As part of his early efforts to understand the landscape of health and well-being programs and services, the assistant vice chancellor for student health and wellness convened a team to initiate an asset mapping process to identify health and well-being resources, programs and services on campus and within the broader Chicago community. As charged, this team met in February to discuss additional faculty, staff and student representation and the pending American College Health Association consultation visit. An asset mapping tool and process were determined and initiated; however, the decision was made to pause convening the Well-being Framework Team after the ACHA site visit to allow for the association’s report to inform next steps and intentional community engagement around emergent priorities.
Although the Well-being Framework Team paused convening, pending the ACHA consult report, the Office of the Assistant Vice Chancellor for Student Health and Wellness has prioritized engaging several stakeholders, including faculty, students and staff across multiple colleges and schools to inform the future directions of UIC’s efforts to strengthen students’ ecosystem of care. Of note, the Office of the Assistant Vice Chancellor for Student Health and Wellness has engaged faculty, students and staff through a combination of over 120 individual and group meetings since August 2022. These discussions and ongoing engagement efforts extend opportunities for faculty, staff and students to share feedback on the proposed direction for UIC’s student health and well-being priorities and to share their perceptions of strengths, opportunities and existing resources that could contribute to UIC’s collective goals. As our community continues to move forward with processing and implementing recommendations from the ACHA report and building upon previous health and well-being efforts at UIC (e.g., Chancellor’s Student Mental Health Task Force), there will be several opportunities for faculty, students and staff to not only provide feedback but to contribute to shepherding our collective efforts to prioritize well-being at UIC and co-create a health-promoting campus.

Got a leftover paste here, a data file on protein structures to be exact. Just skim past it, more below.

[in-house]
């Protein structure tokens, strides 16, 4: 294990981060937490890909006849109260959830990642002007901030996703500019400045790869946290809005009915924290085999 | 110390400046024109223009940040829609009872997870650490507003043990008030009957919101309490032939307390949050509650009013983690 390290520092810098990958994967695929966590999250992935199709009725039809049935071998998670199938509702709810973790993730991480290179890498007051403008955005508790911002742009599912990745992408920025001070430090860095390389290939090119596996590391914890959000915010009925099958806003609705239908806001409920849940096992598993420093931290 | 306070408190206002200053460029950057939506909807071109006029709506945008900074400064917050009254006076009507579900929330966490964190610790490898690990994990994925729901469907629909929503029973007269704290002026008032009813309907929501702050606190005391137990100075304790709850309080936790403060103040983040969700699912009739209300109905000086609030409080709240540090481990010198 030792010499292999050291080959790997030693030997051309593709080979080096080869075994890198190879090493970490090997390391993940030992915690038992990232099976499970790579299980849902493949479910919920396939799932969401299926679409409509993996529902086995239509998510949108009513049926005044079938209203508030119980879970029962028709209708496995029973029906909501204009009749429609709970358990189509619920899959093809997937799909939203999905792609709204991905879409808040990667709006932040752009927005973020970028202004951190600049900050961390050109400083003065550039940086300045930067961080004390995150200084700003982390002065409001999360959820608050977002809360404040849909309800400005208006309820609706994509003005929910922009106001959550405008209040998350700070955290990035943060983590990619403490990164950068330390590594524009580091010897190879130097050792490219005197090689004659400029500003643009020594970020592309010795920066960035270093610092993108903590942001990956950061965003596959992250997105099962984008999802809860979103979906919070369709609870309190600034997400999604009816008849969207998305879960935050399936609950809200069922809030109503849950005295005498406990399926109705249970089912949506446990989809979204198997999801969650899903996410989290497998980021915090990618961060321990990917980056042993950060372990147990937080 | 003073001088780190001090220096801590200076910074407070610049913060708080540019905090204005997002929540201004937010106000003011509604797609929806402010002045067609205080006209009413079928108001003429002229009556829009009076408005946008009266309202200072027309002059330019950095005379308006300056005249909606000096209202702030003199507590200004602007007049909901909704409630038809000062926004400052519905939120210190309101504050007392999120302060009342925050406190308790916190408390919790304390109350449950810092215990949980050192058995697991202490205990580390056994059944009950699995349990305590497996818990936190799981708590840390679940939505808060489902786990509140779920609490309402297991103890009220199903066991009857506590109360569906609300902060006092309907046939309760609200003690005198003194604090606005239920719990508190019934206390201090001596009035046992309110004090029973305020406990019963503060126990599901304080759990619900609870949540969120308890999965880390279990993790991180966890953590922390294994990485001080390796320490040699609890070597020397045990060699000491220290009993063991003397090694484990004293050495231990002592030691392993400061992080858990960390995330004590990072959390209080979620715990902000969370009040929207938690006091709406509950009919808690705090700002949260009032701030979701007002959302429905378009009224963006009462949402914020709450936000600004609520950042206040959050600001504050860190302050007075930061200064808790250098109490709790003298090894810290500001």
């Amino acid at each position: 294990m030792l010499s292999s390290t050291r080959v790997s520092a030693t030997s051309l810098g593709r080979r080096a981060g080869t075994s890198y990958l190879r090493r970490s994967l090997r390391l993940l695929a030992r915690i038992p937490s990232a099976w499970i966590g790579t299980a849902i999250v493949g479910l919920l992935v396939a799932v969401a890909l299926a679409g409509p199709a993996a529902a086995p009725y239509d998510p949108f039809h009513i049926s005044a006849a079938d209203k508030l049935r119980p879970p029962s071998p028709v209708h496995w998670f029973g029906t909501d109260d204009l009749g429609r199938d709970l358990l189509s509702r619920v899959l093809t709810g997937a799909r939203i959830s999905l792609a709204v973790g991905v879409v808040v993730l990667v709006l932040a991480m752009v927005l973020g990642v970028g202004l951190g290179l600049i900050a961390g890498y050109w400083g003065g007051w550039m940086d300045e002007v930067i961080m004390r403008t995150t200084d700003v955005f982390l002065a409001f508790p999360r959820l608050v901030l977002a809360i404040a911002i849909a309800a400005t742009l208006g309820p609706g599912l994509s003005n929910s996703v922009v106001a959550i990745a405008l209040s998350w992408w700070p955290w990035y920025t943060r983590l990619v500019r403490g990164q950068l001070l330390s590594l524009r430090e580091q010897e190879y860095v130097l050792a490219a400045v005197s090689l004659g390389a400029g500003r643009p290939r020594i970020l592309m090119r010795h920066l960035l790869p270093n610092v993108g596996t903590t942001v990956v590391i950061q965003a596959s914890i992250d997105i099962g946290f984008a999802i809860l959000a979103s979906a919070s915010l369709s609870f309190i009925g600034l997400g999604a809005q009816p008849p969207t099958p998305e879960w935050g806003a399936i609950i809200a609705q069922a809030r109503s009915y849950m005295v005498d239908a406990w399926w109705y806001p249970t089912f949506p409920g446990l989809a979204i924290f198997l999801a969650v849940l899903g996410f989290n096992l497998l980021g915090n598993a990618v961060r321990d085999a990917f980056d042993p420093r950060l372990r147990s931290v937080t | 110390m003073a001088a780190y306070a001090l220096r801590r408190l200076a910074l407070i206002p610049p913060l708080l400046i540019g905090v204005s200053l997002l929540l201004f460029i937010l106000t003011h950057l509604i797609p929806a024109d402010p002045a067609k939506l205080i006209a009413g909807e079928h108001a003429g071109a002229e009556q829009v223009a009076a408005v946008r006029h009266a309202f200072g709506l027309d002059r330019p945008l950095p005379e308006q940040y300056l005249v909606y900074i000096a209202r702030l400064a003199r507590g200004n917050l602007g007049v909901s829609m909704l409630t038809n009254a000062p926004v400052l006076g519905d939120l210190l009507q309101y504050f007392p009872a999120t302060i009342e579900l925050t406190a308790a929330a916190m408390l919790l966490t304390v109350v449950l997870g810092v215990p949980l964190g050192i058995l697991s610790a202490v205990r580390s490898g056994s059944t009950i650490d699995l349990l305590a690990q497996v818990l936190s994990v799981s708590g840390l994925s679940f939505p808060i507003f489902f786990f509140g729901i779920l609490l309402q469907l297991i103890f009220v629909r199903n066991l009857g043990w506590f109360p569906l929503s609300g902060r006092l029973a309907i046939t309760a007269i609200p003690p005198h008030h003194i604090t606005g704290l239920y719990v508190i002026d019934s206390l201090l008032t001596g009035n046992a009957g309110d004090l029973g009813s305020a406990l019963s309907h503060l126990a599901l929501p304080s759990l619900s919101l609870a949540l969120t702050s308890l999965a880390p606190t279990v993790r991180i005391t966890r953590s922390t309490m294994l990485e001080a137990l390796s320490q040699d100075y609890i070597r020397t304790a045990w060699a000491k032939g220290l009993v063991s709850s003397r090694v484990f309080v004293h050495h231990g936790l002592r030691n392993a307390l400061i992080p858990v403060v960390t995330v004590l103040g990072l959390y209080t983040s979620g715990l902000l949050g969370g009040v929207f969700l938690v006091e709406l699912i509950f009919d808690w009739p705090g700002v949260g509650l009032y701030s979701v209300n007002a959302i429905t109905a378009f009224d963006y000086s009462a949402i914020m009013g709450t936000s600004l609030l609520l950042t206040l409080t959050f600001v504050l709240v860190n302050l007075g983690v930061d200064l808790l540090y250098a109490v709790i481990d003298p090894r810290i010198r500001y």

Charge #2: The interim chancellor also has charged the Disability Resource Center with establishing and implementing a strategy for the provision of psychoeducational testing that will help our students with securing the support they need to receive disability-related accommodations and facilitate their academic success at UIC.